Phrembah (a potato-like mystery) (phrembah) wrote,
Phrembah (a potato-like mystery)
phrembah

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And then?

Seems there's some work to be done here. I have become an emotional hot-head. I need to chill. Getting emotionally involved in things rarely serves one's long-term purpose. Whatever happened to my detachment?

There's an old saying that goes, "He who cares the least rules." I don't suppose it applies in every situation; I think it was meant to apply to love affairs and business negotiations. The party who is emotionally involved and cares desperately about the outcome can easily be led around by the nose by the party who is ambivalent about the outcome. There's some truth in that, for sure. I still think you should vote, though.

. . .

Sitting here watching what items are going for on eBay. I can find multiple auctions for almost every item I might try to sell. Some are kind of pitiful. An Ovation acoustic guitar just like the one I own went for $421. The list was like $1300 or $1400 when I bought mine. I didn't pay list, but I sure as hell paid more than $421. So it doesn't look like we've got a lot of appreciation going on here.

I'm not particularly fond of the guitar. It looks really nice. It would be a good guitar for singer/strummer type person who wanted to look cool. I would rather have a Taylor like Leo Kottke plays. He sometimes does a commercial for Taylor guitars in his act. He says that he had nearly every kind of vintage acoustic stolen, lost by the airlines (read: stolen) or demolished somehow. Nearly always somebody's insurance would kick in and provide some bucks for a replacement, but the problem was that these vintage jobs were not consistently available and were not all that consistent in quality either. You might find a Gibson Hummingbird that was one of the best playing, best sounding guitars ever made and the next one you came across might fairly suck. He says he sticks with Taylor these days because they are consistently good and consistently available.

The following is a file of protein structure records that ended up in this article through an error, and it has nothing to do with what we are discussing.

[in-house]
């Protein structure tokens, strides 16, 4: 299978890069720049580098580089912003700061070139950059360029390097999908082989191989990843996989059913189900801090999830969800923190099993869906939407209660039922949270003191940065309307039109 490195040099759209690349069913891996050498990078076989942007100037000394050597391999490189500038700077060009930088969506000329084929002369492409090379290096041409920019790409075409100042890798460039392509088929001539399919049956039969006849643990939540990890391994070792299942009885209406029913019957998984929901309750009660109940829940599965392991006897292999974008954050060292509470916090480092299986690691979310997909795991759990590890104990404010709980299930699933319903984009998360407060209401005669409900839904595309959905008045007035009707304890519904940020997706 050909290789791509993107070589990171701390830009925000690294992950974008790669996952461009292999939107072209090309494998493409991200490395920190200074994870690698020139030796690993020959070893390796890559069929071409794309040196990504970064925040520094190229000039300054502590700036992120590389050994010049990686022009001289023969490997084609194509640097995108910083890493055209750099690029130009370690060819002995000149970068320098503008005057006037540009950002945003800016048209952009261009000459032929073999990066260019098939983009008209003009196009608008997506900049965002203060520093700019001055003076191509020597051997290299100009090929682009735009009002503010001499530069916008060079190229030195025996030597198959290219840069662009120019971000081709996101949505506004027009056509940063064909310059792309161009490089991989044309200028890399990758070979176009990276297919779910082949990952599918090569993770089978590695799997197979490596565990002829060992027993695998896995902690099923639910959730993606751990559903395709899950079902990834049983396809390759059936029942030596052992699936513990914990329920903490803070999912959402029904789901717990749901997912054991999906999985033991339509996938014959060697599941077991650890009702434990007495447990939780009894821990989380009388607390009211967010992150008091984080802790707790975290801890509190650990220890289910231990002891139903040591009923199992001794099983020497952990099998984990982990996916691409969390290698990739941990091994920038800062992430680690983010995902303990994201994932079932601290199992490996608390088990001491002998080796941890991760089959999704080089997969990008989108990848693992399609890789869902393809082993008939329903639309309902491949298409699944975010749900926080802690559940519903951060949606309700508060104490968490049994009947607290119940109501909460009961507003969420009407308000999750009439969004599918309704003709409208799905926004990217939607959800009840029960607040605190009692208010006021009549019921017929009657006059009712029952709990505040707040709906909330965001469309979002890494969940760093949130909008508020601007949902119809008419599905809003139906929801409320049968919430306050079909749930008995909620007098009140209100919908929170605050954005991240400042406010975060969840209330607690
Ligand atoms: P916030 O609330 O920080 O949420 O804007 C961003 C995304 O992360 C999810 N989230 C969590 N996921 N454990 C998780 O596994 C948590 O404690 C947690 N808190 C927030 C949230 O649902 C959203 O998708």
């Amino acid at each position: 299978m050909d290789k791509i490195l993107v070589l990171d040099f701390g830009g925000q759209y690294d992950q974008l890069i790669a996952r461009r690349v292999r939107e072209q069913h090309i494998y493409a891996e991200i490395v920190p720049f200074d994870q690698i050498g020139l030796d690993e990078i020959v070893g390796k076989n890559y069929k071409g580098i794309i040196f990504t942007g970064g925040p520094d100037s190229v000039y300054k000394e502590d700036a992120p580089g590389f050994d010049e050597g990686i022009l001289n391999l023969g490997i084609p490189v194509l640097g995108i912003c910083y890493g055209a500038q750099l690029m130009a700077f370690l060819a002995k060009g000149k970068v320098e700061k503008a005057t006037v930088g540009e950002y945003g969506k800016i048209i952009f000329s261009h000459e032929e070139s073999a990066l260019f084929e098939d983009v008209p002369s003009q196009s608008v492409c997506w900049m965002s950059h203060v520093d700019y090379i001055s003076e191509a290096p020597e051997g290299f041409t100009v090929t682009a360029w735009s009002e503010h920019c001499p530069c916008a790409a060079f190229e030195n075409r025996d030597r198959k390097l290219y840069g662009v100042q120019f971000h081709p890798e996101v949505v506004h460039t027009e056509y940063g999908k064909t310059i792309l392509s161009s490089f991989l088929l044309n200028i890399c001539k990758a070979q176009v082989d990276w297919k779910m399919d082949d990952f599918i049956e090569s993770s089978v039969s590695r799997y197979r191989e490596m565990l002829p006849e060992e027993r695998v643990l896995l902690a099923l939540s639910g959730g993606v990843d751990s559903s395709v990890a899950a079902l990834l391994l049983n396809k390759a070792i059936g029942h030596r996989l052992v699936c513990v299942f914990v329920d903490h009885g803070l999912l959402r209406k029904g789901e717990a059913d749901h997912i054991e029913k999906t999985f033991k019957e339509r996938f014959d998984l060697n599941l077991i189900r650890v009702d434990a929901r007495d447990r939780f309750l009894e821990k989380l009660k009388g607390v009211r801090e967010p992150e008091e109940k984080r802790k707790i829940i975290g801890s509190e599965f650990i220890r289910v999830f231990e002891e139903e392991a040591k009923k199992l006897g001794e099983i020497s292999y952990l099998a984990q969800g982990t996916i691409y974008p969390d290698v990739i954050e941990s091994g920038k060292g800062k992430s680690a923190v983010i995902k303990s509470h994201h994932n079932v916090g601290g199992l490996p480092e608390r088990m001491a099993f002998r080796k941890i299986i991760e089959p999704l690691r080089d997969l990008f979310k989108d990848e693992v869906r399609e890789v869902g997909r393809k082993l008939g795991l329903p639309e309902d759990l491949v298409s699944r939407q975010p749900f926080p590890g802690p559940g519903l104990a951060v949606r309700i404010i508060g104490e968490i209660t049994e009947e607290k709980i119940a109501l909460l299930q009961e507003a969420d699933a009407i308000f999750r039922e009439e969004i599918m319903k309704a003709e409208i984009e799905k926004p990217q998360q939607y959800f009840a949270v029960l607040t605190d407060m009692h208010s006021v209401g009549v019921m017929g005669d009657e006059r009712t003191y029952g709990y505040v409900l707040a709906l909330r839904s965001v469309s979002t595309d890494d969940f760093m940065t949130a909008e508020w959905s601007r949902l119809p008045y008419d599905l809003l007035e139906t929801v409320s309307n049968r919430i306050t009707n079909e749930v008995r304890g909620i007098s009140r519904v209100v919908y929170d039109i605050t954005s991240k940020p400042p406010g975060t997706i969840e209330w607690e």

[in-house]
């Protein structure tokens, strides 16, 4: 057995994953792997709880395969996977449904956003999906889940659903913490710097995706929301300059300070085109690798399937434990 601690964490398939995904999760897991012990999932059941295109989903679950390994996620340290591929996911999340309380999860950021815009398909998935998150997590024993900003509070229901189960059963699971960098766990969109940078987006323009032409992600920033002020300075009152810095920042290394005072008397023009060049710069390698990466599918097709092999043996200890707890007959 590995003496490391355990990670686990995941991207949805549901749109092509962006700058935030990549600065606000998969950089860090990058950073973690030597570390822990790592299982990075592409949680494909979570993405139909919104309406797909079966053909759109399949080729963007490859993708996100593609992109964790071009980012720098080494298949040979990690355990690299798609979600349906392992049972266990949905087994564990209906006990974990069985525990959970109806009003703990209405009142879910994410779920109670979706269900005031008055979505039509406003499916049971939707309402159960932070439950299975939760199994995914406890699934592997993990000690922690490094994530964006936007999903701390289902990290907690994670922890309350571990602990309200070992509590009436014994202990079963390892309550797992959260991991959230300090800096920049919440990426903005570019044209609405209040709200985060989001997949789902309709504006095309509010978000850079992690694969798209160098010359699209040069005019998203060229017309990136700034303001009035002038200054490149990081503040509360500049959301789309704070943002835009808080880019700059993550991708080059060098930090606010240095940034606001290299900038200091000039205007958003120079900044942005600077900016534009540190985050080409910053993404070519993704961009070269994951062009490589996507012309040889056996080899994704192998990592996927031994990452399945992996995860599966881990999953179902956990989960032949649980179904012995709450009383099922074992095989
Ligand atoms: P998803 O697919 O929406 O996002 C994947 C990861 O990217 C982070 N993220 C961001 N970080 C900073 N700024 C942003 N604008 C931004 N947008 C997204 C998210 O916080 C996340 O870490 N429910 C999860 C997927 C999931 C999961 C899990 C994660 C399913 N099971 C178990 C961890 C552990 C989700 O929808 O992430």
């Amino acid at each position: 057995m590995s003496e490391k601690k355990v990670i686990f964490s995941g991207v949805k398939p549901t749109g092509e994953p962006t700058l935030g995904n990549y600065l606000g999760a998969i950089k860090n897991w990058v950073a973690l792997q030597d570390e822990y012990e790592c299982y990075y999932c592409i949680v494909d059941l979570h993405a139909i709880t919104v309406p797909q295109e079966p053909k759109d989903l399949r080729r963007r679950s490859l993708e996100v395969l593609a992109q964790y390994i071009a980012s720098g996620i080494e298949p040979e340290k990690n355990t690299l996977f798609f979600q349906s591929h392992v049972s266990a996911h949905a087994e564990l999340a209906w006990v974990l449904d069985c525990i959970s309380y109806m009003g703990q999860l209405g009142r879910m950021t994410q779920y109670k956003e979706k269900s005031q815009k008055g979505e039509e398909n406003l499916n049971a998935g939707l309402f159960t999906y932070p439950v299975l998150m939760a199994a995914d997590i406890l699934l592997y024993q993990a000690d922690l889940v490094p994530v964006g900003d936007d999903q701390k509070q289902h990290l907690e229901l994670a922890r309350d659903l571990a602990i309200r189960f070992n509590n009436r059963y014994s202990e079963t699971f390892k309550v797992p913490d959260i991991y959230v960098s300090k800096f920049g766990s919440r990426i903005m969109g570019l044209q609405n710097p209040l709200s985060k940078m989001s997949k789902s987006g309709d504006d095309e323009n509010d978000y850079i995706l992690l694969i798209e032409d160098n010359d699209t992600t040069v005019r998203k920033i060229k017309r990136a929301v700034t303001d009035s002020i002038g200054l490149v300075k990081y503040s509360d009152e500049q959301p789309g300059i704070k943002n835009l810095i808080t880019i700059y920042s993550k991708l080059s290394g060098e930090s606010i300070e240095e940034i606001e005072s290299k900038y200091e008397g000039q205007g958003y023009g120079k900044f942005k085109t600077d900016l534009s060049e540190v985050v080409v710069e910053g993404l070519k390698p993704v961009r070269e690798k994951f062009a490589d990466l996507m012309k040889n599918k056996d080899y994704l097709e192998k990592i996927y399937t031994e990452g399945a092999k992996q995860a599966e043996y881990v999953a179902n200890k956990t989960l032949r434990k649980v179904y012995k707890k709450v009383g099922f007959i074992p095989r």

So that's what I'm gonna do: Sell all of the guitars and amps that I've accumulated, but never really been happy with then, when I'm a degreed professional making an embarrassingly large salary, I'll replace them with a few I actually enjoy.

I'll keep the black one, though. Nobody else would want it, probably, much less pay money for it. It plays good and sounds great. T and I made it from a kit. I bought it with all the black hardware they would give me and then went out and found replacements for everything that wasn't already black. Then we painted it black and T made and aluminum pick guard that we had anodized black. It came with an ebony fingerboard without inlays, so the frets and the strings are the only non-black items on the thing. Oh, and the little inlaid position dots on the top edge (as you play it) of the neck. T asked me if I wanted he should drill those out and fill them with black epoxy. "No, let's not," I said, "I ain't that good. I'd end up counting frets all night long." So it is pretty much as black as you can make a guitar. Nowadays you can buy "Goth" models of some guitars that are black with black hardware, but we built this before any of that was available. My motivation was the novelty. Or what there was of the novelty. When people asked me what kind of guitar I played, I wanted to be able to say, "A black one."
Tags: compelling chronicle, profundity extraordinaire
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